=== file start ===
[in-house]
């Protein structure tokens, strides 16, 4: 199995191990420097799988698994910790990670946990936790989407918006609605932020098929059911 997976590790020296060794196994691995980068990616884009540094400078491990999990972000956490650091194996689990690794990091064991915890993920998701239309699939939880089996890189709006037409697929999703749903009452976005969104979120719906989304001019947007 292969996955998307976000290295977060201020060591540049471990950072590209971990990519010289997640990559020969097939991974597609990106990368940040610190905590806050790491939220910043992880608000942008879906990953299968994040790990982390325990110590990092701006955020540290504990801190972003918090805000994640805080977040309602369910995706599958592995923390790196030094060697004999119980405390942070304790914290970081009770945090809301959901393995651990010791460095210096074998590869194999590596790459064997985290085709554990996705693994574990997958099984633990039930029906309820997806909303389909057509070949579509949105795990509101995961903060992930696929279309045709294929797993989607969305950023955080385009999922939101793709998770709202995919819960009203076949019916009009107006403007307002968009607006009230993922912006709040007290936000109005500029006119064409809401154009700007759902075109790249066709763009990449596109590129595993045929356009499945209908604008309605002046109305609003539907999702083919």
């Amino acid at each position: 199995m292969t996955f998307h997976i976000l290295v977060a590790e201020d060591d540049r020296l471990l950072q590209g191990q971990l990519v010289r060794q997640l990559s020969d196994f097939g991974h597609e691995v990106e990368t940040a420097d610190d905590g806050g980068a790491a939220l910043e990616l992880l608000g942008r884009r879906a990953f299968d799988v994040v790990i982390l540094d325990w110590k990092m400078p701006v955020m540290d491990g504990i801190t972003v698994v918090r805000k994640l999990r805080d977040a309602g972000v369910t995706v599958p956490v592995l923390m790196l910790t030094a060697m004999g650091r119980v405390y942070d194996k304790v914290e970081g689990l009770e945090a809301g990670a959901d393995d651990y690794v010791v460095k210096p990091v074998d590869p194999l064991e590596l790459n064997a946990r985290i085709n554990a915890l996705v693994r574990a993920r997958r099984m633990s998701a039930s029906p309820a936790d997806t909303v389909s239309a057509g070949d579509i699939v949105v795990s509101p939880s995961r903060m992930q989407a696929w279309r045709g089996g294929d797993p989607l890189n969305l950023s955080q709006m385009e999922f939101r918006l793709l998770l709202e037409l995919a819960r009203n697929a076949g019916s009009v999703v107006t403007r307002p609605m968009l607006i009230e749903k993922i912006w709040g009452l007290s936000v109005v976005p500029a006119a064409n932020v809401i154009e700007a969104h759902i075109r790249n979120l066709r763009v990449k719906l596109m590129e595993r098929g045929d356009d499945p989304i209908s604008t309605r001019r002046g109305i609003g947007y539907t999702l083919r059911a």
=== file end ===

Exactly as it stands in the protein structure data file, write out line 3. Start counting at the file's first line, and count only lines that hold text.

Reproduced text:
């Amino acid at each position: 199995m292969t996955f998307h997976i976000l290295v977060a590790e201020d060591d540049r020296l471990l950072q590209g191990q971990l990519v010289r060794q997640l990559s020969d196994f097939g991974h597609e691995v990106e990368t940040a420097d610190d905590g806050g980068a790491a939220l910043e990616l992880l608000g942008r884009r879906a990953f299968d799988v994040v790990i982390l540094d325990w110590k990092m400078p701006v955020m540290d491990g504990i801190t972003v698994v918090r805000k994640l999990r805080d977040a309602g972000v369910t995706v599958p956490v592995l923390m790196l910790t030094a060697m004999g650091r119980v405390y942070d194996k304790v914290e970081g689990l009770e945090a809301g990670a959901d393995d651990y690794v010791v460095k210096p990091v074998d590869p194999l064991e590596l790459n064997a946990r985290i085709n554990a915890l996705v693994r574990a993920r997958r099984m633990s998701a039930s029906p309820a936790d997806t909303v389909s239309a057509g070949d579509i699939v949105v795990s509101p939880s995961r903060m992930q989407a696929w279309r045709g089996g294929d797993p989607l890189n969305l950023s955080q709006m385009e999922f939101r918006l793709l998770l709202e037409l995919a819960r009203n697929a076949g019916s009009v999703v107006t403007r307002p609605m968009l607006i009230e749903k993922i912006w709040g009452l007290s936000v109005v976005p500029a006119a064409n932020v809401i154009e700007a969104h759902i075109r790249n979120l066709r763009v990449k719906l596109m590129e595993r098929g045929d356009d499945p989304i209908s604008t309605r001019r002046g109305i609003g947007y539907t999702l083919r059911a």